Everyone has seen the sidewalk vendor hawking a too good to be true designer handbag. The clues to counterfeit luxury items used to be so obvious that most people knew exactly what they were buying. This sadly is no longer the case. The production of counterfeit items causes American manufactures to suffer about $200 billion in losses each year according to the International AntiCounterfeiting Coalition (Freedman, 1999). A large part of counterfeited items are fashion goods. They are usually easily recognizable, especially at the designer or luxury end of the market. The more exclusive a brand is, the more likely it is to be counterfeited (Lai & Zaichkowsky, 1999). As these goods are also high value, there is considerable profit to be made from counterfeiting these brands.
In recent years counterfeiting has become a major headache for designers, consumers, and the government. Manufacturers, mostly in Asia, create knockoffs of popular fashion items in order to sell to unsuspecting consumers at a cheaper price than the originals. While there are a few government agencies devoted to catching these criminals, most are never caught due to the huge demand for these items. Due to the popularity of the Internet and online shopping, the problem is only getting worse. In this paper the research indicates that the production of counterfeit luxury goods has caused significant economic damage by competing with legitimate businesses, eroding the value of the brands that they counterfeit, and by causing the loss of American jobs and preventing the United States from collecting taxes on the counterfeiter’s sales and profits.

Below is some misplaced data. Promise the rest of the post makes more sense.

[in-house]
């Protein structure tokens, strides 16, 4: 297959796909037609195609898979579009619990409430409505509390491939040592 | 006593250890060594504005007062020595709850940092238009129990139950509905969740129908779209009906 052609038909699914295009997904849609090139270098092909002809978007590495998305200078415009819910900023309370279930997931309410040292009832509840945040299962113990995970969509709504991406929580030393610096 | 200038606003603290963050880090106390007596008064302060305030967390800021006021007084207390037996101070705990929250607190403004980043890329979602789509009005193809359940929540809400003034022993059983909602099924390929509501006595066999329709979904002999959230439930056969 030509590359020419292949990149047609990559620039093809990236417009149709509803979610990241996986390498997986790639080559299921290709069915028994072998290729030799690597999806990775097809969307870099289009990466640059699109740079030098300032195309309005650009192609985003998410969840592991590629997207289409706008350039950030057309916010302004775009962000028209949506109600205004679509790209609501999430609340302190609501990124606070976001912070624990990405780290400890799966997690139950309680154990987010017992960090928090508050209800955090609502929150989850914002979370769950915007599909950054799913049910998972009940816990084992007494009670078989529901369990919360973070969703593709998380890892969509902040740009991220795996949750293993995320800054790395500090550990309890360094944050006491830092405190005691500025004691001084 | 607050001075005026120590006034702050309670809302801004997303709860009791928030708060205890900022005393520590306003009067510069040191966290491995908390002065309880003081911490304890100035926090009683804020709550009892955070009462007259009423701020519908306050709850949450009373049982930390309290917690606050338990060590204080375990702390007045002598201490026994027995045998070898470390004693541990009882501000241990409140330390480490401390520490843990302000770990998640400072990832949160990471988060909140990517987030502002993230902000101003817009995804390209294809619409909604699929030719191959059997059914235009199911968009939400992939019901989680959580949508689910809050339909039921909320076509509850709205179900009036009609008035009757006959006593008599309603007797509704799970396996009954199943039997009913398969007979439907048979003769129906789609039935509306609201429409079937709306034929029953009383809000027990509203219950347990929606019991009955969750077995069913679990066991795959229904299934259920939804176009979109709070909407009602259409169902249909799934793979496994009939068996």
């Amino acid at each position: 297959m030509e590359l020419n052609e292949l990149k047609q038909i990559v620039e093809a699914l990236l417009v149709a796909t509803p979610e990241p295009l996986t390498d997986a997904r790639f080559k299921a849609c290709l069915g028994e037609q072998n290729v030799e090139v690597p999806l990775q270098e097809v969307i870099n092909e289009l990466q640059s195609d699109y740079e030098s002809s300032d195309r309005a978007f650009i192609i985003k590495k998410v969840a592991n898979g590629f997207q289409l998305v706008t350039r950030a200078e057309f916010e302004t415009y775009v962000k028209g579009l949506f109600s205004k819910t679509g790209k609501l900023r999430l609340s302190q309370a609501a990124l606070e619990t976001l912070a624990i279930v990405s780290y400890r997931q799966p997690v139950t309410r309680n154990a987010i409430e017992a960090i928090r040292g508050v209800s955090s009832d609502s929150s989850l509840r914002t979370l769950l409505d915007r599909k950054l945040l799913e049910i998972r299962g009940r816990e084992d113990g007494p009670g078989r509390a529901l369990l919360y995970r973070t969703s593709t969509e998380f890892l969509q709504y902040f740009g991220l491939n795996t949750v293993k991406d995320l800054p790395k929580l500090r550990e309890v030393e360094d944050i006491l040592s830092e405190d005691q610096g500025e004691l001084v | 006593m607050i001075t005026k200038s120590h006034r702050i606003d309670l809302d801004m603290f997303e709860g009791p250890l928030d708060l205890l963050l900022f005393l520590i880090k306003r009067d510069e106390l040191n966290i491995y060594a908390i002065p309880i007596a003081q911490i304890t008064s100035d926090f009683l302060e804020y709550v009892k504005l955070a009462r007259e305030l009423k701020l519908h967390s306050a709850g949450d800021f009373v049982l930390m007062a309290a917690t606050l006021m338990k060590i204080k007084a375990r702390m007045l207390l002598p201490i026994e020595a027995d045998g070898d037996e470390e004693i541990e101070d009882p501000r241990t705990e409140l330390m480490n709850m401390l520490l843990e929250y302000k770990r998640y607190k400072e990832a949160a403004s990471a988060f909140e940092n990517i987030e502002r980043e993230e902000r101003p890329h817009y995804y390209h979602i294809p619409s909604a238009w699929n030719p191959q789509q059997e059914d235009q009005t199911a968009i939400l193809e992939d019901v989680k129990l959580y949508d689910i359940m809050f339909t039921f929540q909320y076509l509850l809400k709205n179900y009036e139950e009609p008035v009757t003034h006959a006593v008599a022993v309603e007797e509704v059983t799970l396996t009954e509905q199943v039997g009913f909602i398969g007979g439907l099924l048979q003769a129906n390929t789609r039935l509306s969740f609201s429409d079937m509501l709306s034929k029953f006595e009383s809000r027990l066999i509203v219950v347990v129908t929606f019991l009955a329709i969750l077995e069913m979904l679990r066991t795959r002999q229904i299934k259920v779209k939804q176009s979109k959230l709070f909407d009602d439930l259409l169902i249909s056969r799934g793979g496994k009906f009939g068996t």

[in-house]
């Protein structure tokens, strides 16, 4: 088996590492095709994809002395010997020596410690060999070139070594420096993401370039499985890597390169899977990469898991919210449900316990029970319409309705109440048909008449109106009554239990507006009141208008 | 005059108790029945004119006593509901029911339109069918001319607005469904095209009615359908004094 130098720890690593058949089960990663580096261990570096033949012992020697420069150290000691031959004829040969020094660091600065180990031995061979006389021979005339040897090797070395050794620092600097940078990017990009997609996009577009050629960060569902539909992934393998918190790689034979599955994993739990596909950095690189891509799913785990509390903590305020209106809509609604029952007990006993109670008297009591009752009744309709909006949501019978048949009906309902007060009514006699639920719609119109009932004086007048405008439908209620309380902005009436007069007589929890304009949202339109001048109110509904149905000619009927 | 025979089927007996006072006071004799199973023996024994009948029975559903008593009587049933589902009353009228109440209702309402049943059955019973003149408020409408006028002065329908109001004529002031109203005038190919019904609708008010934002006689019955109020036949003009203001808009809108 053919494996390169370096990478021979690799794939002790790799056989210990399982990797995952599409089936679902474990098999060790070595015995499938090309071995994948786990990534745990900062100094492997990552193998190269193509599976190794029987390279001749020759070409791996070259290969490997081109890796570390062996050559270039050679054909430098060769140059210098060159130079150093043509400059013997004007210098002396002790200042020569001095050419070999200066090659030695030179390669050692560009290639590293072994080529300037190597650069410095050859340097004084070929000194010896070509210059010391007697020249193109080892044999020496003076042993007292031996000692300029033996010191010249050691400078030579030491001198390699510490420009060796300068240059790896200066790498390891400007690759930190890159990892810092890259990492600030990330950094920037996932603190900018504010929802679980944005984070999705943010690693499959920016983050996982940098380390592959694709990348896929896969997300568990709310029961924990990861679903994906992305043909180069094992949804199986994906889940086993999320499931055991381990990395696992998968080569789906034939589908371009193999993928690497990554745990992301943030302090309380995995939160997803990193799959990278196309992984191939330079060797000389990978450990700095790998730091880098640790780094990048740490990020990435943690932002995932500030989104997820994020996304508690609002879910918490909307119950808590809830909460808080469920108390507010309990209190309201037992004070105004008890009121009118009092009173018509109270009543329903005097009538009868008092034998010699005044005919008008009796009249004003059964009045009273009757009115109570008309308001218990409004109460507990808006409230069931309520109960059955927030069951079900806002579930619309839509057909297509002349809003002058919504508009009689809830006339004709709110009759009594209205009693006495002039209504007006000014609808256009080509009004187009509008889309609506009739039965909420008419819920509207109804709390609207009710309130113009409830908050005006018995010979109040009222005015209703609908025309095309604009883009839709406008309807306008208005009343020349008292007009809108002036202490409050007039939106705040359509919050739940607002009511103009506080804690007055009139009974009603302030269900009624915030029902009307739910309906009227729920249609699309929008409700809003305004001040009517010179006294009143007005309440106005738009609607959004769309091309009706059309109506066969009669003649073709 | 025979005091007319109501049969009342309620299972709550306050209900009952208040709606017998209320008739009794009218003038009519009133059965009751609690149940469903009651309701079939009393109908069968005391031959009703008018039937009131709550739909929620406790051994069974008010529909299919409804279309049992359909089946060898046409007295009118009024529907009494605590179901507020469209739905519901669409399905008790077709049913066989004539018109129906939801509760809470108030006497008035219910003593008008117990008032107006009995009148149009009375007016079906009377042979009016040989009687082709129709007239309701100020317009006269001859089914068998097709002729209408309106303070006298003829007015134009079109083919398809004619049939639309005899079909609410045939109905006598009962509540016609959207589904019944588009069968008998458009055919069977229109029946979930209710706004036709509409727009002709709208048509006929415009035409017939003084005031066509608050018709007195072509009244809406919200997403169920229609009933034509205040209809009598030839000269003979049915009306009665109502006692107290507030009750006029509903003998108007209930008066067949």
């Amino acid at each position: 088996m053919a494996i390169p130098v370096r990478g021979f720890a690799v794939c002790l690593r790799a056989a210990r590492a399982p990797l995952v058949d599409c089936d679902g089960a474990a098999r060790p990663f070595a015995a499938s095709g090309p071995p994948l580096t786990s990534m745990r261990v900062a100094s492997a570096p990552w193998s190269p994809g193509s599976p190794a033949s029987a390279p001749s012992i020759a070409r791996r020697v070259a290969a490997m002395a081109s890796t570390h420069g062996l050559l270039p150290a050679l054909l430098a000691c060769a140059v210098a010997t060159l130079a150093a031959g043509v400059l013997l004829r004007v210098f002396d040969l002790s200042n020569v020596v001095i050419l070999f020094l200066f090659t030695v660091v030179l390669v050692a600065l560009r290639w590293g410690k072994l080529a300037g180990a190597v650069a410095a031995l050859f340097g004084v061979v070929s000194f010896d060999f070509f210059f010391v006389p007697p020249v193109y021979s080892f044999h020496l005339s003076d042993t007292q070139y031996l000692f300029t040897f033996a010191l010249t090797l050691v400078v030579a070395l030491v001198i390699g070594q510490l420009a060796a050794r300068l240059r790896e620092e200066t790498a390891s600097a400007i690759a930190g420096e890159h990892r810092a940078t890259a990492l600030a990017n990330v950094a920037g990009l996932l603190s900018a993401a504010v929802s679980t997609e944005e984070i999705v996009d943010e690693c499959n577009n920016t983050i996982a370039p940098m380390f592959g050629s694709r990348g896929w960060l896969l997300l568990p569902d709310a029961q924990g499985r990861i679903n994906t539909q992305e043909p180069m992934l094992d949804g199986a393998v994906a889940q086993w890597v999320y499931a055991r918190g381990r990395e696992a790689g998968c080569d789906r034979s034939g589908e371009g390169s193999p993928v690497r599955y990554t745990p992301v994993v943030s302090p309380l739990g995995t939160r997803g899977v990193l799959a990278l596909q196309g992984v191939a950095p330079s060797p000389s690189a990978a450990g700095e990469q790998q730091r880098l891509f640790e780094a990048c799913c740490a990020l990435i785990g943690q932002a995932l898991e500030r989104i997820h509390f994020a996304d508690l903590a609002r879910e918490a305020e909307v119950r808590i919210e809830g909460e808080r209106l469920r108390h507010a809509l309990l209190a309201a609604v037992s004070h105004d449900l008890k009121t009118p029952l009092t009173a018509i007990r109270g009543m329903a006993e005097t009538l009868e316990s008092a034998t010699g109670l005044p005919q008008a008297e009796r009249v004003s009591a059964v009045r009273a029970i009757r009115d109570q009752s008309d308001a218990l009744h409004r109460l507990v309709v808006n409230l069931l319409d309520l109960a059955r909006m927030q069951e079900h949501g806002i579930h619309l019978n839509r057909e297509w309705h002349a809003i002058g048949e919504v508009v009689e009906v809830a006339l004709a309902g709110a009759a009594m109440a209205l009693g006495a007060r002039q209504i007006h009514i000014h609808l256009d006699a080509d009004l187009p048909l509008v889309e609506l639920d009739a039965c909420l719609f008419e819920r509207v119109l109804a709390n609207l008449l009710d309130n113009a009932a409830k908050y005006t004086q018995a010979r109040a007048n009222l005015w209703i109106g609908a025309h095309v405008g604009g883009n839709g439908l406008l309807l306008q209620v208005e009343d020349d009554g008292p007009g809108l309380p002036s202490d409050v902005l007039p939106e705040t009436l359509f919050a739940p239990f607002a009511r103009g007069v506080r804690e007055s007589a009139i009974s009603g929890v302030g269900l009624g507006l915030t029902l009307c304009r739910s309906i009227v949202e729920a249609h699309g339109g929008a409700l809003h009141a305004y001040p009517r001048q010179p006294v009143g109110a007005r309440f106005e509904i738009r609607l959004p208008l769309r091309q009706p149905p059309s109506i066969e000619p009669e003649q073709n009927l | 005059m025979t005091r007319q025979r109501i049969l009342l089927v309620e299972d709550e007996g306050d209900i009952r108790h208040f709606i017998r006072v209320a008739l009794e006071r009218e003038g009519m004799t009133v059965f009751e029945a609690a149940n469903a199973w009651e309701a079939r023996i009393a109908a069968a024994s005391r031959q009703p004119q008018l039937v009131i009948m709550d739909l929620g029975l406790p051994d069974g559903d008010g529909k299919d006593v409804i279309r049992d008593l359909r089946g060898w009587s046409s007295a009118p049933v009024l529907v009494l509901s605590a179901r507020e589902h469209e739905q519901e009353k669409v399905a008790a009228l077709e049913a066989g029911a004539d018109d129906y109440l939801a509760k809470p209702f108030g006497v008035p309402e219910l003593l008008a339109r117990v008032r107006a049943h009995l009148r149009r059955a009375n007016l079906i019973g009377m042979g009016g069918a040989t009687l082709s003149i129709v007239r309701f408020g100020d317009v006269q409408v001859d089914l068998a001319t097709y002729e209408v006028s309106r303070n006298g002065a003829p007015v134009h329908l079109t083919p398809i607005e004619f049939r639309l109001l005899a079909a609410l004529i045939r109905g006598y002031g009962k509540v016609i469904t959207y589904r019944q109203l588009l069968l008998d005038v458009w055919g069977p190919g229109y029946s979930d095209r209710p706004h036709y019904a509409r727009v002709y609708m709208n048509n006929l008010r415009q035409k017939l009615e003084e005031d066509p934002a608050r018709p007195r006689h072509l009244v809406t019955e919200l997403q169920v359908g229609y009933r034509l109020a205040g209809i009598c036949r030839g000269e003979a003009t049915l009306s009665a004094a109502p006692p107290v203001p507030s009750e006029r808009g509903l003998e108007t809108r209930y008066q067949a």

The business of counterfeiting makes it harder for genuine retailers to compete in the marketplace. Legitimate businesses are greatly affected by the counterfeit industry, they suffer decreased sales, and jobs are lost because owners are forced to cut back the workforce due to these decreased sales. Now that almost anything can be faked, counterfeiting is becoming a huge economic issue. Many businesses are losing customers because they are not able to spot counterfeit items. Customers are doing more and more shopping on the Internet for convenience and lower prices rather than shopping at their local trusted retailer.
Customers are buying merchandise without knowing the seller or their reputation (McCausland, 2010). “The shopper who would never have considered buying from the guy on the corner whispering, ‘Pssst! Want to buy a watch?’ can easily be fooled by a website that looks genuine but isn’t,” says Susan Scafidi, a law professor at Fordham Univeristy (McCausland, 2010). Some websites are even very open about the fact that they sell counterfeit merchandise. They label their designer knockoffs as “replicas” or “inspired by” the original designer (Freedman, 1999). The shoppers who do not realize that they are buying counterfeit goods or who are knowingly buying counterfeit goods will continue to purchase these items from counterfeiters...